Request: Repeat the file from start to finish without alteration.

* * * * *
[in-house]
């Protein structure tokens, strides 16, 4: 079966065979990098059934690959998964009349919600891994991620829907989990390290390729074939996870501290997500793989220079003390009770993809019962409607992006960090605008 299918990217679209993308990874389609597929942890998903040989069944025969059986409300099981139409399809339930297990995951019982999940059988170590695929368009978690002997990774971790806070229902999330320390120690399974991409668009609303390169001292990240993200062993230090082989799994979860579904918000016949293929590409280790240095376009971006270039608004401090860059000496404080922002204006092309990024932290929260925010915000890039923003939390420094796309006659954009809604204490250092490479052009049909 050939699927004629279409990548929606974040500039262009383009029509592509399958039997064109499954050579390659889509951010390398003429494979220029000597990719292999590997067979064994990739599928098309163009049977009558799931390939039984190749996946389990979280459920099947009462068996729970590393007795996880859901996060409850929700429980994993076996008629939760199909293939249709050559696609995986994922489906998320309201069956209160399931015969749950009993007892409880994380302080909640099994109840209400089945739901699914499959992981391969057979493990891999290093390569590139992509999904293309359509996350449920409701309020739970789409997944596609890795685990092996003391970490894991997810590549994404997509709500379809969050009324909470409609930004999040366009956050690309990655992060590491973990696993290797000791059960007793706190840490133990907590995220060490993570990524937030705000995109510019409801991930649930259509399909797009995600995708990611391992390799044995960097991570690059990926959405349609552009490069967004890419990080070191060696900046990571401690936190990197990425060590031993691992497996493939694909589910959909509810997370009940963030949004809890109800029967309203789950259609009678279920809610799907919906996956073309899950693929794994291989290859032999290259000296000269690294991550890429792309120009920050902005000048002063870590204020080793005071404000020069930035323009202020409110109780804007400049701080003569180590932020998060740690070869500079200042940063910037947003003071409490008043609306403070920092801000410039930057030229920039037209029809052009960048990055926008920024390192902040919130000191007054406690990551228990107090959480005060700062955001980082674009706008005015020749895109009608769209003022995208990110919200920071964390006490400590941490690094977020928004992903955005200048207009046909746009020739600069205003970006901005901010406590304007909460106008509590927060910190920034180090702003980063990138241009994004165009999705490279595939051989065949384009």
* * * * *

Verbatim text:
[in-house]
């Protein structure tokens, strides 16, 4: 079966065979990098059934690959998964009349919600891994991620829907989990390290390729074939996870501290997500793989220079003390009770993809019962409607992006960090605008 299918990217679209993308990874389609597929942890998903040989069944025969059986409300099981139409399809339930297990995951019982999940059988170590695929368009978690002997990774971790806070229902999330320390120690399974991409668009609303390169001292990240993200062993230090082989799994979860579904918000016949293929590409280790240095376009971006270039608004401090860059000496404080922002204006092309990024932290929260925010915000890039923003939390420094796309006659954009809604204490250092490479052009049909 050939699927004629279409990548929606974040500039262009383009029509592509399958039997064109499954050579390659889509951010390398003429494979220029000597990719292999590997067979064994990739599928098309163009049977009558799931390939039984190749996946389990979280459920099947009462068996729970590393007795996880859901996060409850929700429980994993076996008629939760199909293939249709050559696609995986994922489906998320309201069956209160399931015969749950009993007892409880994380302080909640099994109840209400089945739901699914499959992981391969057979493990891999290093390569590139992509999904293309359509996350449920409701309020739970789409997944596609890795685990092996003391970490894991997810590549994404997509709500379809969050009324909470409609930004999040366009956050690309990655992060590491973990696993290797000791059960007793706190840490133990907590995220060490993570990524937030705000995109510019409801991930649930259509399909797009995600995708990611391992390799044995960097991570690059990926959405349609552009490069967004890419990080070191060696900046990571401690936190990197990425060590031993691992497996493939694909589910959909509810997370009940963030949004809890109800029967309203789950259609009678279920809610799907919906996956073309899950693929794994291989290859032999290259000296000269690294991550890429792309120009920050902005000048002063870590204020080793005071404000020069930035323009202020409110109780804007400049701080003569180590932020998060740690070869500079200042940063910037947003003071409490008043609306403070920092801000410039930057030229920039037209029809052009960048990055926008920024390192902040919130000191007054406690990551228990107090959480005060700062955001980082674009706008005015020749895109009608769209003022995208990110919200920071964390006490400590941490690094977020928004992903955005200048207009046909746009020739600069205003970006901005901010406590304007909460106008509590927060910190920034180090702003980063990138241009994004165009999705490279595939051989065949384009």